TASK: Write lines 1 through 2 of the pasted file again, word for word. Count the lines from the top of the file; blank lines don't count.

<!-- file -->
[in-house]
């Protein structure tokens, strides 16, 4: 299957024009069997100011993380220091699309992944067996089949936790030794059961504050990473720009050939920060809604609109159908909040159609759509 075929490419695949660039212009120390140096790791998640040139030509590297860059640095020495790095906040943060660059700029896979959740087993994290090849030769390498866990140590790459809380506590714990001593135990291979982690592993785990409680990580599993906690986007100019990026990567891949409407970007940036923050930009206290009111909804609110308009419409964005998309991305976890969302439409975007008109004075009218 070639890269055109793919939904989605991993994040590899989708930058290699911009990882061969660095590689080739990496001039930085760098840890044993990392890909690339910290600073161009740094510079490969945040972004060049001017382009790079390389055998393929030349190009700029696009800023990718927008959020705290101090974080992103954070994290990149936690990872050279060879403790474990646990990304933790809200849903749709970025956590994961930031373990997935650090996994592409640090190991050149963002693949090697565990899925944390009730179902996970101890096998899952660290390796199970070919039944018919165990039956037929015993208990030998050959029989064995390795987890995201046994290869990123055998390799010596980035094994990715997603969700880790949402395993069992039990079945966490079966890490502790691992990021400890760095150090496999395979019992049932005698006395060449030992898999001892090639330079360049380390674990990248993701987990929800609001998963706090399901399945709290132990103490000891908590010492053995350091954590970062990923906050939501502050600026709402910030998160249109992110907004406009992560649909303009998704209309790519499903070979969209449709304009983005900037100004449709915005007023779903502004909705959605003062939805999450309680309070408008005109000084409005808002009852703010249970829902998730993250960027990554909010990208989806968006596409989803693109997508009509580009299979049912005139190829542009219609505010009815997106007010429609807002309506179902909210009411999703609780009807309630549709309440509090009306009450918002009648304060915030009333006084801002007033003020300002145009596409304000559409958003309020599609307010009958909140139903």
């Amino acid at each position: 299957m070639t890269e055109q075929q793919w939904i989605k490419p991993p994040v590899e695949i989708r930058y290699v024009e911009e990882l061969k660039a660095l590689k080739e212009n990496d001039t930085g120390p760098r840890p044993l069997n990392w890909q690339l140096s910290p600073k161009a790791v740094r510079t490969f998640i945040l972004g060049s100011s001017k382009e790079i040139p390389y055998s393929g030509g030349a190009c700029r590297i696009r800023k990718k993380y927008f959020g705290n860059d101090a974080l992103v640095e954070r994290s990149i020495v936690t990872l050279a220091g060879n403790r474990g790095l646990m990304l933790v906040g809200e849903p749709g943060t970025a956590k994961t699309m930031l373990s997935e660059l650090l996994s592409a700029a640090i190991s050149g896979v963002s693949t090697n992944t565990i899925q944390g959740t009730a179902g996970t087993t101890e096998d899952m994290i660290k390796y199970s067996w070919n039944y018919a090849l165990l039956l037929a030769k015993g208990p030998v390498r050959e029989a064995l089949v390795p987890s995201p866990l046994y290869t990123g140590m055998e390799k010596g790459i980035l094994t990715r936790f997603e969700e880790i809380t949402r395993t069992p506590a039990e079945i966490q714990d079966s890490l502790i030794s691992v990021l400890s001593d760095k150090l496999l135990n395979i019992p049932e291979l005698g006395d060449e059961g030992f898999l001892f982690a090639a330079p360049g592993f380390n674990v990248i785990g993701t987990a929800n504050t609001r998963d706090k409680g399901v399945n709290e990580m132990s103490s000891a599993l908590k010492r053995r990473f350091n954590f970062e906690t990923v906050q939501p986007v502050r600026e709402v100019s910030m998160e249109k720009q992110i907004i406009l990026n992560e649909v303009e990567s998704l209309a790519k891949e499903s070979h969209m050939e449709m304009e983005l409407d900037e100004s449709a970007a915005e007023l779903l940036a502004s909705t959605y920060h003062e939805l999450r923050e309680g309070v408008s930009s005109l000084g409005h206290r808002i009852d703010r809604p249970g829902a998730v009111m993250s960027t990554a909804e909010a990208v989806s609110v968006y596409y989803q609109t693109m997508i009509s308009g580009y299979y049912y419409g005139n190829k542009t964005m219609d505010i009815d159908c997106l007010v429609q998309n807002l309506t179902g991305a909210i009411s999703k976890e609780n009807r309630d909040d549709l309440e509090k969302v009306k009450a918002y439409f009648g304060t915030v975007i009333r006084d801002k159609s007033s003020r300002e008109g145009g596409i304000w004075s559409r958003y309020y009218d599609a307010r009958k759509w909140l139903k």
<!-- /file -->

[in-house]
């Protein structure tokens, strides 16, 4: 299957024009069997100011993380220091699309992944067996089949936790030794059961504050990473720009050939920060809604609109159908909040159609759509 075929490419695949660039212009120390140096790791998640040139030509590297860059640095020495790095906040943060660059700029896979959740087993994290090849030769390498866990140590790459809380506590714990001593135990291979982690592993785990409680990580599993906690986007100019990026990567891949409407970007940036923050930009206290009111909804609110308009419409964005998309991305976890969302439409975007008109004075009218 070639890269055109793919939904989605991993994040590899989708930058290699911009990882061969660095590689080739990496001039930085760098840890044993990392890909690339910290600073161009740094510079490969945040972004060049001017382009790079390389055998393929030349190009700029696009800023990718927008959020705290101090974080992103954070994290990149936690990872050279060879403790474990646990990304933790809200849903749709970025956590994961930031373990997935650090996994592409640090190991050149963002693949090697565990899925944390009730179902996970101890096998899952660290390796199970070919039944018919165990039956037929015993208990030998050959029989064995390795987890995201046994290869990123055998390799010596980035094994990715997603969700880790949402395993069992039990079945966490079966890490502790691992990021400890760095150090496999395979019992049932005698006395060449030992898999001892090639330079360049380390674990990248993701987990929800609001998963706090399901399945709290132990103490000891908590010492053995350091954590970062990923906050939501502050600026709402910030998160249109992110907004406009992560649909303009998704209309790519499903070979969209449709304009983005900037100004449709915005007023779903502004909705959605003062939805999450309680309070408008005109000084409005808002009852703010249970829902998730993250960027990554909010990208989806968006596409989803693109997508009509580009299979049912005139190829542009219609505010009815997106007010429609807002309506179902909210009411999703609780009807309630549709309440509090009306009450918002009648304060915030009333006084801002007033003020300002145009596409304000559409958003309020599609307010009958909140139903």